Canadians want to keep temporary cuts to red tape

Colin Craig

After COVID-19 hit Canada, governments across the country started to allow restaurants and pubs to sell alcohol with delivery and takeout orders. Many provinces also started to allow doctors to videoconference with patients.

And perhaps most shockingly, some governments even started to allow court participants to submit their documents — wait for it — electronically.

Such newfound freedoms pale in comparison to what we have lost during the pandemic — who would have thought sitting on a park bench in Ottawa could lead to an $880 fine?

But nonetheless, we have seen many positive examples of governments of all political stripes helping people and businesses by loosening restrictions and simplifying their own service provision. In other words, getting out of the way and not complicating matters with bureaucratic morass.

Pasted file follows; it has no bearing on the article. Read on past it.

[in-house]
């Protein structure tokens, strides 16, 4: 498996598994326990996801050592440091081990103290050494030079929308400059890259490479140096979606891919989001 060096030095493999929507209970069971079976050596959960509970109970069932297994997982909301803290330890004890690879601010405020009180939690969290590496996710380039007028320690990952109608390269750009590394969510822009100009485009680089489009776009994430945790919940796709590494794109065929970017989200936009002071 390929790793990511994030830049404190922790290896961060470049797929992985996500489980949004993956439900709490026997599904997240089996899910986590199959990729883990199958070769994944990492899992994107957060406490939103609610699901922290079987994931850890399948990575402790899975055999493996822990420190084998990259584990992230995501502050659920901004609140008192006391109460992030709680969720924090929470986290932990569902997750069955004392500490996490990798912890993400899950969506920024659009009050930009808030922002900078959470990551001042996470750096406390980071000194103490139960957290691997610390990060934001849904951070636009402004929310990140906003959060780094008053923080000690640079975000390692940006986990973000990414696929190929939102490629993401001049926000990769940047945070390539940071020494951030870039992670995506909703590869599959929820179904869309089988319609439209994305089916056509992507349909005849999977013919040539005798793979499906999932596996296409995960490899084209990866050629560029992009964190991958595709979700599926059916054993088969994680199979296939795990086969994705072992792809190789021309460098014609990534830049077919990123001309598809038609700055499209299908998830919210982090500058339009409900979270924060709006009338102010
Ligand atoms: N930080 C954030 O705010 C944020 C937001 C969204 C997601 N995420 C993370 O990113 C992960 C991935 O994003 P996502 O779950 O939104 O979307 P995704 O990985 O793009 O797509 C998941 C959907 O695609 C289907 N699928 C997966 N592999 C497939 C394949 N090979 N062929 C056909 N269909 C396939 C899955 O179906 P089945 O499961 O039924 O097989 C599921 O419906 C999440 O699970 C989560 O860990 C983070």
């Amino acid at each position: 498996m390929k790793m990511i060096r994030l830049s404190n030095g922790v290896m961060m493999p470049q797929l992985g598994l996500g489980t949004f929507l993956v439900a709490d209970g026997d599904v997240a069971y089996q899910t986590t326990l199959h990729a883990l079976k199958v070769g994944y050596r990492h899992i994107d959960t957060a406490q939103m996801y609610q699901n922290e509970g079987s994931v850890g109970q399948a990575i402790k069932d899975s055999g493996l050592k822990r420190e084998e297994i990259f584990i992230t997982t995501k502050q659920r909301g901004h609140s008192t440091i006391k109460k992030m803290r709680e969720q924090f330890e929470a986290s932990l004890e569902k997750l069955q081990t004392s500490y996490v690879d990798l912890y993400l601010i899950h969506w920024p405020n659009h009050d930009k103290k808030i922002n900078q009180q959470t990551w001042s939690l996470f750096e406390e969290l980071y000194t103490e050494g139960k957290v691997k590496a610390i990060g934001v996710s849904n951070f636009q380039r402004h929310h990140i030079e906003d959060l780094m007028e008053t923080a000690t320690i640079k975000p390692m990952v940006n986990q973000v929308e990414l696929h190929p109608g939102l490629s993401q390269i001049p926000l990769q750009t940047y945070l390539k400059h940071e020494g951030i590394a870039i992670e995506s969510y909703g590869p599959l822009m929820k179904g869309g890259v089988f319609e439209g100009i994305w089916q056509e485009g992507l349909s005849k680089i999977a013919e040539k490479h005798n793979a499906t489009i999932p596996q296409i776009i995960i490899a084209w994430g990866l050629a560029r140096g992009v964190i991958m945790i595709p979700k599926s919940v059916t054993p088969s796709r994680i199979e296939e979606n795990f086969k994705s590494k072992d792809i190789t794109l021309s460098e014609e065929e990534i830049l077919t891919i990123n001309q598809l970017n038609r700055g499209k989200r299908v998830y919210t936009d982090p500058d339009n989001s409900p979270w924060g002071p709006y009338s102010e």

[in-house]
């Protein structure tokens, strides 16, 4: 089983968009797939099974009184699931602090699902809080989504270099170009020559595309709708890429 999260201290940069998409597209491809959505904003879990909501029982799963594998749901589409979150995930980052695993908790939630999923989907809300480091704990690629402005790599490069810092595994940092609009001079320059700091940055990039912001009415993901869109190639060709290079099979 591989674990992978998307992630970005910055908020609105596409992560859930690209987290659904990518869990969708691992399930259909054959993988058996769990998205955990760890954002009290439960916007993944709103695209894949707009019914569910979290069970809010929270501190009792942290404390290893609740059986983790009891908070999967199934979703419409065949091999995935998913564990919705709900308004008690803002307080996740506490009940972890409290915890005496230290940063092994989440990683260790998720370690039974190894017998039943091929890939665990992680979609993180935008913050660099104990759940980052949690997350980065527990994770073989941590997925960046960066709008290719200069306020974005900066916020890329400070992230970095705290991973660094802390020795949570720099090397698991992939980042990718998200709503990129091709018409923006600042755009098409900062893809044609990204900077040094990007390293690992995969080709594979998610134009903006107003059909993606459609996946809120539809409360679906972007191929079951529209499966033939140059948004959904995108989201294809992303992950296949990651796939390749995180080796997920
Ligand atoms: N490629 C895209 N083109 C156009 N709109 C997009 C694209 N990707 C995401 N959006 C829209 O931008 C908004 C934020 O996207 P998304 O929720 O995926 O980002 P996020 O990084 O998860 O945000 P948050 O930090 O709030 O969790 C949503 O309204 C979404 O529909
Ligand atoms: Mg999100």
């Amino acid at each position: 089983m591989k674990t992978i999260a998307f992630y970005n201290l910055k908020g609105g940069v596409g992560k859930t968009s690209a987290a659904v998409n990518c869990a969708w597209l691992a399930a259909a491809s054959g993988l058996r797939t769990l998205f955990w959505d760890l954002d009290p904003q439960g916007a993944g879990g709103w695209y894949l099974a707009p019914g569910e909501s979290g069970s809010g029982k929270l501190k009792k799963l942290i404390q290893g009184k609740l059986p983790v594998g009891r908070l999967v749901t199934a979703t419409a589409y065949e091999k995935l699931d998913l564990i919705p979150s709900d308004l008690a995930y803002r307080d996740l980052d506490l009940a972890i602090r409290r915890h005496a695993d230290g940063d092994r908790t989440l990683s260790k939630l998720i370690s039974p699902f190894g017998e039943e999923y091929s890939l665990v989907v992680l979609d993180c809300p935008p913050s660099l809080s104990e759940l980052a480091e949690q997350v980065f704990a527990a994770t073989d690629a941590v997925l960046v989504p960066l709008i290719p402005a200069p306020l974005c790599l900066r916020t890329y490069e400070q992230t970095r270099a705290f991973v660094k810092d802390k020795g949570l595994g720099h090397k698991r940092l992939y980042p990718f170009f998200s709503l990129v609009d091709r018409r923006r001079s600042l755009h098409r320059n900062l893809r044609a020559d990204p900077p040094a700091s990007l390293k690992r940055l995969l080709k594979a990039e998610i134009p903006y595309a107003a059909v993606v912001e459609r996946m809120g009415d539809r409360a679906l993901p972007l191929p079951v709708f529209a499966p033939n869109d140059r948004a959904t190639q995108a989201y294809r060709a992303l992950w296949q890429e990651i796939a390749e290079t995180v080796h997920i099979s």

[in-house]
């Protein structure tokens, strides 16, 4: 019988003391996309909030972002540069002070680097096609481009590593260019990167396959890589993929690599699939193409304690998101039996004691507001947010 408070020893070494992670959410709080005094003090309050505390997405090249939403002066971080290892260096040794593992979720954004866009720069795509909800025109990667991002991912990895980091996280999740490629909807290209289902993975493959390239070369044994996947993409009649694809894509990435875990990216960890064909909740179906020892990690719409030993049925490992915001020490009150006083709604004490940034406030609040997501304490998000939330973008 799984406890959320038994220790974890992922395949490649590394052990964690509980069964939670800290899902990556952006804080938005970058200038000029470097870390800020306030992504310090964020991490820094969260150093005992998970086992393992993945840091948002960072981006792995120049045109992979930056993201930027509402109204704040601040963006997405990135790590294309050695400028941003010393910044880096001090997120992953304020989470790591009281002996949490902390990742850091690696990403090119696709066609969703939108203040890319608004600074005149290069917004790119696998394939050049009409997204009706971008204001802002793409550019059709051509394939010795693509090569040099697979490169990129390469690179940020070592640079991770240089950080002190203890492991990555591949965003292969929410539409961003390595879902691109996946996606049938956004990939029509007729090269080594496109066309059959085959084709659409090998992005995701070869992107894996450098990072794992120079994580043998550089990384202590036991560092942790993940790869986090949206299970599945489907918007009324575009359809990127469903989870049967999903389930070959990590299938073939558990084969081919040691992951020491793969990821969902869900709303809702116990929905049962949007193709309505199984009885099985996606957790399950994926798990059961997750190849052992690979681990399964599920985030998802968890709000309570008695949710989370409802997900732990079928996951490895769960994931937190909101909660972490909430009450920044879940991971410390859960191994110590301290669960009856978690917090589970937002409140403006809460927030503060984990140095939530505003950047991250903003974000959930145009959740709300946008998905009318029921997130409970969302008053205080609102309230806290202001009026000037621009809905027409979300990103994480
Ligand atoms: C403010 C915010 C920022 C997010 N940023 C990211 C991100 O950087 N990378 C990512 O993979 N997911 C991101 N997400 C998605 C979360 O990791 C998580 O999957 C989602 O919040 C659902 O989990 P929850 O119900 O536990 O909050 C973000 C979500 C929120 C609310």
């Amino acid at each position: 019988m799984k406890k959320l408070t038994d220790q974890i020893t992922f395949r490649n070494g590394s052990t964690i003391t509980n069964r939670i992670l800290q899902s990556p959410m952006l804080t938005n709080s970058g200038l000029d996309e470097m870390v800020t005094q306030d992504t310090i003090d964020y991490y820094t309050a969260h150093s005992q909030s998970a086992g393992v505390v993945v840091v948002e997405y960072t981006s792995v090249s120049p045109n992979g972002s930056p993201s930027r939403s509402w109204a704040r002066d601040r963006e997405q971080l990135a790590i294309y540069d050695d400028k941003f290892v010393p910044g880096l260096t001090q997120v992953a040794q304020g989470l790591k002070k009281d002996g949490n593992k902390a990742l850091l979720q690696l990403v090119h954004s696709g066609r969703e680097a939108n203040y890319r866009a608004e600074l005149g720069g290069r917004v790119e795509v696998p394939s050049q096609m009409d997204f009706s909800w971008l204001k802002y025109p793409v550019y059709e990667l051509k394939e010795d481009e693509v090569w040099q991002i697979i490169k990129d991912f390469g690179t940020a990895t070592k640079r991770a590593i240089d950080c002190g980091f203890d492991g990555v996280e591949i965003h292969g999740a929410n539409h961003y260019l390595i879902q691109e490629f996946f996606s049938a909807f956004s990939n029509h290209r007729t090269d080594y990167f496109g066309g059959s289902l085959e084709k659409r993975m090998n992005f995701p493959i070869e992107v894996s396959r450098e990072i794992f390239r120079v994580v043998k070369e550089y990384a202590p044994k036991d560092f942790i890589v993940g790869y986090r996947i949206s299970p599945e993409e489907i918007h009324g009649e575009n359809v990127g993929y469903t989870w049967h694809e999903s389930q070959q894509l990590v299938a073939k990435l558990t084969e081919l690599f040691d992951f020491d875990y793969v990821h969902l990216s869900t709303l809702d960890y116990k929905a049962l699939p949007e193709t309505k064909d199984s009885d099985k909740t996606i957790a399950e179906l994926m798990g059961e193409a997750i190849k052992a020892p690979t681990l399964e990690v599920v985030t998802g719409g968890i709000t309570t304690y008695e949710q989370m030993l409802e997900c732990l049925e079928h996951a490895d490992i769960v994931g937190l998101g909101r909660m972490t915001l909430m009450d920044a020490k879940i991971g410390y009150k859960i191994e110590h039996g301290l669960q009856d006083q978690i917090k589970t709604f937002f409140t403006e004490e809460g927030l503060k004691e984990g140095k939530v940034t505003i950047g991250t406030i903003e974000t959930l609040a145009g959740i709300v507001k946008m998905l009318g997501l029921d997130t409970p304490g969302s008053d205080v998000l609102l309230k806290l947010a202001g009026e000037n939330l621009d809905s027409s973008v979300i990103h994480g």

SecondStreet.org has been tracking these changes on our website since the start of the pandemic and we’ve compiled a list of approximately 30 different examples. Earlier this month we commissioned public opinion firm Leger to survey the public about 10 of those examples. The study found a majority of Canadians support relaxing all 10 of the regulations on a permanent basis.

Click here to read more of this Calgary Chronicle article by Colin Craig.